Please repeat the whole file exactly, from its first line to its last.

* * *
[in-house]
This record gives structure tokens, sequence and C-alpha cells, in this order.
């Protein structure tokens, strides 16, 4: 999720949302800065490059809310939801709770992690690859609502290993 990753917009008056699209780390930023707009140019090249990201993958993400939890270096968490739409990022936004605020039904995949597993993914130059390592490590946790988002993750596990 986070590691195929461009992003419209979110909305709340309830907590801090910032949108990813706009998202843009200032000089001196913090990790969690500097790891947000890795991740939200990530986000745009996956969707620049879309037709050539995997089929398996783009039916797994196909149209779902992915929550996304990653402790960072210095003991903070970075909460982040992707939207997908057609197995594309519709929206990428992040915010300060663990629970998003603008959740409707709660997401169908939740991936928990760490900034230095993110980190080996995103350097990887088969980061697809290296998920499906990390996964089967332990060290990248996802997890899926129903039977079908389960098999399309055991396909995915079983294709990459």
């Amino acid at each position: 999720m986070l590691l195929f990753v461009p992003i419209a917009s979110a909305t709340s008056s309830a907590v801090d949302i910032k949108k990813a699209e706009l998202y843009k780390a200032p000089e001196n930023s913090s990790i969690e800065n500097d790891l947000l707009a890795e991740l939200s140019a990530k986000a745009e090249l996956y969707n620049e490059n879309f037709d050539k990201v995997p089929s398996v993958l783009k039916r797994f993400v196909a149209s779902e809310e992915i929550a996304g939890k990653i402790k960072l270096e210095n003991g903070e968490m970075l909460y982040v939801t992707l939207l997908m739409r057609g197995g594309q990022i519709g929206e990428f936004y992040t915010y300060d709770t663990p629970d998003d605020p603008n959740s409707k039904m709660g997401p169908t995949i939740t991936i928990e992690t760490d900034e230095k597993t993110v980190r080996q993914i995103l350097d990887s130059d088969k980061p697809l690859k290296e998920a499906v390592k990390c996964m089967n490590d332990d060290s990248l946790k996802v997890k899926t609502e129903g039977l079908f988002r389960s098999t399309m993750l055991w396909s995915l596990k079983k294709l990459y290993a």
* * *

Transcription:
[in-house]
This record gives structure tokens, sequence and C-alpha cells, in this order.
């Protein structure tokens, strides 16, 4: 999720949302800065490059809310939801709770992690690859609502290993 990753917009008056699209780390930023707009140019090249990201993958993400939890270096968490739409990022936004605020039904995949597993993914130059390592490590946790988002993750596990 986070590691195929461009992003419209979110909305709340309830907590801090910032949108990813706009998202843009200032000089001196913090990790969690500097790891947000890795991740939200990530986000745009996956969707620049879309037709050539995997089929398996783009039916797994196909149209779902992915929550996304990653402790960072210095003991903070970075909460982040992707939207997908057609197995594309519709929206990428992040915010300060663990629970998003603008959740409707709660997401169908939740991936928990760490900034230095993110980190080996995103350097990887088969980061697809290296998920499906990390996964089967332990060290990248996802997890899926129903039977079908389960098999399309055991396909995915079983294709990459």
């Amino acid at each position: 999720m986070l590691l195929f990753v461009p992003i419209a917009s979110a909305t709340s008056s309830a907590v801090d949302i910032k949108k990813a699209e706009l998202y843009k780390a200032p000089e001196n930023s913090s990790i969690e800065n500097d790891l947000l707009a890795e991740l939200s140019a990530k986000a745009e090249l996956y969707n620049e490059n879309f037709d050539k990201v995997p089929s398996v993958l783009k039916r797994f993400v196909a149209s779902e809310e992915i929550a996304g939890k990653i402790k960072l270096e210095n003991g903070e968490m970075l909460y982040v939801t992707l939207l997908m739409r057609g197995g594309q990022i519709g929206e990428f936004y992040t915010y300060d709770t663990p629970d998003d605020p603008n959740s409707k039904m709660g997401p169908t995949i939740t991936i928990e992690t760490d900034e230095k597993t993110v980190r080996q993914i995103l350097d990887s130059d088969k980061p697809l690859k290296e998920a499906v390592k990390c996964m089967n490590d332990d060290s990248l946790k996802v997890k899926t609502e129903g039977l079908f988002r389960s098999t399309m993750l055991w396909s995915l596990k079983k294709l990459y290993a």